Humanist Discussion Group, Vol. 14, No. 116.
Centre for Computing in the Humanities, King's College London
Date: Mon, 17 Jul 2000 07:50:21 +0100
From: Soraj Hongladarom <firstname.lastname@example.org>
Subject: CFP: Critical Thinking Across Asia
CALL FOR PAPERS
Critical Thinking Across Asia
As Asian countries are finding ways to improve the quality of their
educational systems in order to survive in the contemporary globalized
economy, the role of critical thinking has received a lot of attention as a
means toward producing graduates who are "capable of thinking for
themselves". This capacity, whatever it actually means, is perceived to be
a key toward enhancement of competitiveness in many areas. However,
attempts to teach Asian students to become critical thinkers have been very
difficult to realize. This is due to the fact that in many Asian
traditions, there are deep rooted cultural traditions that seem to
discourage critical thinking. Teachers are normally held in a very high
esteem, and they typically do not want to see themselves being embarrassed
by criticisms, not least from their students. Students are taught to be
obedient; they are expected to believe whatever the teacher says.
Apparently some other kind of value are taken to be of a higher priority
than that of critical thinking.
Hence, some questions that emerge in connection with this phenomenon are:
What exactly is critical thinking? What is it that we teachers want our
students to have or to be in order that they be able to think critically?
Is there any necessary connection between critical thinking and one
particular cultural tradition? In case of Asian culture, which apparently
does not have or does not emphasize critical thinking, what can be done?
What exactly is the value of critical thinking? Why is it so desirable? Or
is it really desirable in all cases? These questions are only suggestive,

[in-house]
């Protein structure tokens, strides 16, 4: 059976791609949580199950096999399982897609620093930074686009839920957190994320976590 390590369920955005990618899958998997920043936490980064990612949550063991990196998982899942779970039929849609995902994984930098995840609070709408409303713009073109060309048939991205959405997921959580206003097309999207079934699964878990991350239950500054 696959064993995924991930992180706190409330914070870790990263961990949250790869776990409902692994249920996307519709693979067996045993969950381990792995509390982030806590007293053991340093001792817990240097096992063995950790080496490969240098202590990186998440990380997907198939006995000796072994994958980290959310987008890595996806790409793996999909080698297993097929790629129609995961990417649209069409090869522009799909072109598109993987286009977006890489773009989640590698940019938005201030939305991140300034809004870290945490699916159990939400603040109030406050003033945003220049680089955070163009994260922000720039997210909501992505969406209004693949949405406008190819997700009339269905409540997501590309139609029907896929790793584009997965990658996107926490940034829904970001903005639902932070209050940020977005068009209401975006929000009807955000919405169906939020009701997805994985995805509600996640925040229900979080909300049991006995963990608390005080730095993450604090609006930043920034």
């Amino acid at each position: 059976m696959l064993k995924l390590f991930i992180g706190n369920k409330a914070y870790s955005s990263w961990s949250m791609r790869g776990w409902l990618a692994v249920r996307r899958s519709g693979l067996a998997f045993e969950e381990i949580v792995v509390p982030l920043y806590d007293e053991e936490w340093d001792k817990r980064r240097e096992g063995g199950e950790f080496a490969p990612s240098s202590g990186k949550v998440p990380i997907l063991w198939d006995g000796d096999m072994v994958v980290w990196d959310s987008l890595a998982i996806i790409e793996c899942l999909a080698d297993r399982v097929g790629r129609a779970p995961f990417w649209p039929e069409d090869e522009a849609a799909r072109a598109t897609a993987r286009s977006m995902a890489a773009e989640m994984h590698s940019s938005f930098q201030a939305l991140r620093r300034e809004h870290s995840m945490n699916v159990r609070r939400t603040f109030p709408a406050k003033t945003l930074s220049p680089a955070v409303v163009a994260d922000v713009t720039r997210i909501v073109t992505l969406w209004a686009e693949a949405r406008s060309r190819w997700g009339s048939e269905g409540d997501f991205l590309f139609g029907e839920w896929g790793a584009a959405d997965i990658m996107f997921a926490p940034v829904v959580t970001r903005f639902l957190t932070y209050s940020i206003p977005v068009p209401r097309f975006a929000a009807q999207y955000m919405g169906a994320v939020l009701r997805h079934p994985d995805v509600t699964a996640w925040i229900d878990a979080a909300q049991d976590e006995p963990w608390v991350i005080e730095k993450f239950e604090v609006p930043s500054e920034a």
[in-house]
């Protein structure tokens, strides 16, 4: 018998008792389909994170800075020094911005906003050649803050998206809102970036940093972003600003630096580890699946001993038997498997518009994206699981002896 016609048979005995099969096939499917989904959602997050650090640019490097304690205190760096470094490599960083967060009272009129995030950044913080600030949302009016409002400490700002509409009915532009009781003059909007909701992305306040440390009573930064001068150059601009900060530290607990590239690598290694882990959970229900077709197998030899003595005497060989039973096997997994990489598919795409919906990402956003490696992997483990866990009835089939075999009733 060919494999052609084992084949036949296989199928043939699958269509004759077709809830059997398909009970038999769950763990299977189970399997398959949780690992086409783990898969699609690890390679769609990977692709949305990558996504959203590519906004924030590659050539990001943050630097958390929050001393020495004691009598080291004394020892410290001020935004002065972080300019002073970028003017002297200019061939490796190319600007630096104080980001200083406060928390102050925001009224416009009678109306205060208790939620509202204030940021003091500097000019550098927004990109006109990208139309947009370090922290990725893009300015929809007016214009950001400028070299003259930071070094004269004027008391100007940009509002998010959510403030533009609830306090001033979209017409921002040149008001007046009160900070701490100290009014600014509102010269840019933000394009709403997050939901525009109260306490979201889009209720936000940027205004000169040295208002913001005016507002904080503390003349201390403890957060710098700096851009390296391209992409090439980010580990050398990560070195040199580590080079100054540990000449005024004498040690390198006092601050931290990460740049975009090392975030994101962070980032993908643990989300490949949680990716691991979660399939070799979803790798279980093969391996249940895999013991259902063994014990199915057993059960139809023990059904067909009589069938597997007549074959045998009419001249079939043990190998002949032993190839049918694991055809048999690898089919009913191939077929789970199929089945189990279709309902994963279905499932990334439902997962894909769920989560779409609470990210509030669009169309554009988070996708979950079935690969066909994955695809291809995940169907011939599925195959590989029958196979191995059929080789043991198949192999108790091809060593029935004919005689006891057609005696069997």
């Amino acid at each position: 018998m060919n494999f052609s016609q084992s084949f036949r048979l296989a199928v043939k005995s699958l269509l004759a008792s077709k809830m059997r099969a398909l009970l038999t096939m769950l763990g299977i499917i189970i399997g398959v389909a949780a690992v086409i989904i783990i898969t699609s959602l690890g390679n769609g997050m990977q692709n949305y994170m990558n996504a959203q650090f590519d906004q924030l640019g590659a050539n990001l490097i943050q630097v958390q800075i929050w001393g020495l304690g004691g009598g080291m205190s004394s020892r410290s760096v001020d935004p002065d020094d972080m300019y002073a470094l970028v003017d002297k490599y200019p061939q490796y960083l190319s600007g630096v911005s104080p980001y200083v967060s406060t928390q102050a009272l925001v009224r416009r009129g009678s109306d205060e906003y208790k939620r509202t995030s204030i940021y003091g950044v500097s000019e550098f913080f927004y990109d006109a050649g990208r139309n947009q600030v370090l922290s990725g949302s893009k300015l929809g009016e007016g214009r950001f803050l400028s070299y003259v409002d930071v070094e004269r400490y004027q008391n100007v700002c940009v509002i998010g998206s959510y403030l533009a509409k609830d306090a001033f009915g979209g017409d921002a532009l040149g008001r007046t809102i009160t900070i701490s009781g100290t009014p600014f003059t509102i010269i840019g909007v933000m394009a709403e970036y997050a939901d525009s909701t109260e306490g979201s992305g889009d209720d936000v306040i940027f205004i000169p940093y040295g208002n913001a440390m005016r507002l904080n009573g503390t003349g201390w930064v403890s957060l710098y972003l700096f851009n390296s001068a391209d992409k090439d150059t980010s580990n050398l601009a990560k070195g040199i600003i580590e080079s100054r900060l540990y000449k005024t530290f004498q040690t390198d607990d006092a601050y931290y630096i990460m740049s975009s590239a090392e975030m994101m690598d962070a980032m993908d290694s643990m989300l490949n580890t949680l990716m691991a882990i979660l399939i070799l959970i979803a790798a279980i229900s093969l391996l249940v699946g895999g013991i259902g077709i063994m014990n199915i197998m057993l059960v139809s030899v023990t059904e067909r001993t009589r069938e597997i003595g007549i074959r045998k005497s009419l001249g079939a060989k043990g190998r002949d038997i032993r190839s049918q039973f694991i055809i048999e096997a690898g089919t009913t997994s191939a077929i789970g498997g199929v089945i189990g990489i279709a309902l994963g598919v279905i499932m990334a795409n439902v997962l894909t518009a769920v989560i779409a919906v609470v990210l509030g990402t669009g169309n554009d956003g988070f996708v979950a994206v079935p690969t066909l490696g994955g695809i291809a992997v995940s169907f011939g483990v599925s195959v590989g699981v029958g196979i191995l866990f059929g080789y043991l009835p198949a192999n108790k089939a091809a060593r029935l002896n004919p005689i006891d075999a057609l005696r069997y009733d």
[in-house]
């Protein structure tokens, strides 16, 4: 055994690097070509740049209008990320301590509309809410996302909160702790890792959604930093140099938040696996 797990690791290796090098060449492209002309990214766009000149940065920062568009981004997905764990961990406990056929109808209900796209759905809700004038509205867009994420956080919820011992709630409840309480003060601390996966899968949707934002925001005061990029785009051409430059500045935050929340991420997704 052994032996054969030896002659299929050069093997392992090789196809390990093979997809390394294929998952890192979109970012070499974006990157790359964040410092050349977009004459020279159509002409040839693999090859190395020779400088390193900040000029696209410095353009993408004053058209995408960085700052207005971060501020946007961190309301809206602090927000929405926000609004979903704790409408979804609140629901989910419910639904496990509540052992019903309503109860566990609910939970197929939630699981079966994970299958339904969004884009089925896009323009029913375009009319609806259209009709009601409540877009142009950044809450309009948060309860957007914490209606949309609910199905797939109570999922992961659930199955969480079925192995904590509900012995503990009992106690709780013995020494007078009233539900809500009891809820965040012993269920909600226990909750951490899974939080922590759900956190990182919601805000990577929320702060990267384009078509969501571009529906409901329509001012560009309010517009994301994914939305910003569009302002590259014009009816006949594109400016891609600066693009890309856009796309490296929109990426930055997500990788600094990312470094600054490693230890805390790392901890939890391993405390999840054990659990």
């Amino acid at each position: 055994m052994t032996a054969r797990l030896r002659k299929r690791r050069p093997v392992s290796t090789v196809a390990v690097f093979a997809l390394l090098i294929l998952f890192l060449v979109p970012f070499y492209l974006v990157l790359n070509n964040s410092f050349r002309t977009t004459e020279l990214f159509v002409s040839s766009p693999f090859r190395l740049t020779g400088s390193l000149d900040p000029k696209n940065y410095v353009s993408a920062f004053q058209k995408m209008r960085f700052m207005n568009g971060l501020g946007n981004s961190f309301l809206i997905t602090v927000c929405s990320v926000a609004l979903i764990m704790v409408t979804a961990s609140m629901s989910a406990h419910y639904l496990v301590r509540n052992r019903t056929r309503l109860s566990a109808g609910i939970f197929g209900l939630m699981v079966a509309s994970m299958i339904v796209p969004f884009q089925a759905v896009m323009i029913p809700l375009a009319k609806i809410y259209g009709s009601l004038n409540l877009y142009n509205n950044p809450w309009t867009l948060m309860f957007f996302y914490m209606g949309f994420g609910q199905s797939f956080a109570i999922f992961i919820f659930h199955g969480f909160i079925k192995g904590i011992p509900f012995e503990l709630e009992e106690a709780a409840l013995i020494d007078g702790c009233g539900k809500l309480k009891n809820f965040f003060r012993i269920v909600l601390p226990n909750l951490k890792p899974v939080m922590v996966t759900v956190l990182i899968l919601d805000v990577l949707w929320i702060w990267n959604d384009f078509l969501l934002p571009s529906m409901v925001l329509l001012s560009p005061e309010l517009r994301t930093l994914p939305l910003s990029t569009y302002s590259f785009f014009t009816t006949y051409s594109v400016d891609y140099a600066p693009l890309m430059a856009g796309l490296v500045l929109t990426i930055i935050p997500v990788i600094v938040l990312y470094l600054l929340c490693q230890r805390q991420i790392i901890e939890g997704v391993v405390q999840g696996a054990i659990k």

and naturally there are many more that can and should be asked.
This special issue of Manusya: Journal of Humanities is calling for
teachers and researchers in any related field to submit their papers for
consideration of publication. Theoretical papers dealing with conceptual
issues, empirical studies dealing with issues related to the topic, as well
as specific case studies of methods of teaching critical thinking
cross-culturally are all welcome.
Topics related to this issue include, but not limited to, the following:
*Analysis of critical thinking
*Value of critical thinking
*Relation of critical thinking to historical or cultural traditions
*Case studies of critical thinking teaching cross culturally
*Empirical studies of cultural factors in critical thinking
*Historical analysis of the perceived lack of critical thinking tradition
*Possible latent historical sources in Asian cultures that could promote
*Ways toward promoting critical thinking in Asian students.
Papers should not exceed a maximum of 7,500 words, not including notes and
references. They should be sent as an attachment to the editor's email
address. The file should be in RTF, MS Word 2.0 for Windows, or MS Word 5.1
for Mac format. Further inquires could be directed to the special issue
Special Issue Editor, Manusya
Department of Philosophy
Faculty of Arts
Bangkok 10330, Thailand
Tel. +66-2-2184756; Fax. +66-2-2184867
Deadline of submission: February 28, 2001
Prospective authors are encouraged to contact the editor for inquiries or
further information. Papers submitted will undergo the usual review process.
Manusya: Journal of Humanities is an international journal dealing with all
aspects of the humanities. It is published by Chulalongkorn University and
distributed worldwide. The web site of the Journal is:
Soraj Hongladarom Department of Philosophy
Faculty of Arts
Bangkok 10330, THAILAND
Tel. +662-2184756 Fax +662-2184867
Personal Web Page: http://pioneer.chula.ac.th/~hsoraj/web/soraj.html
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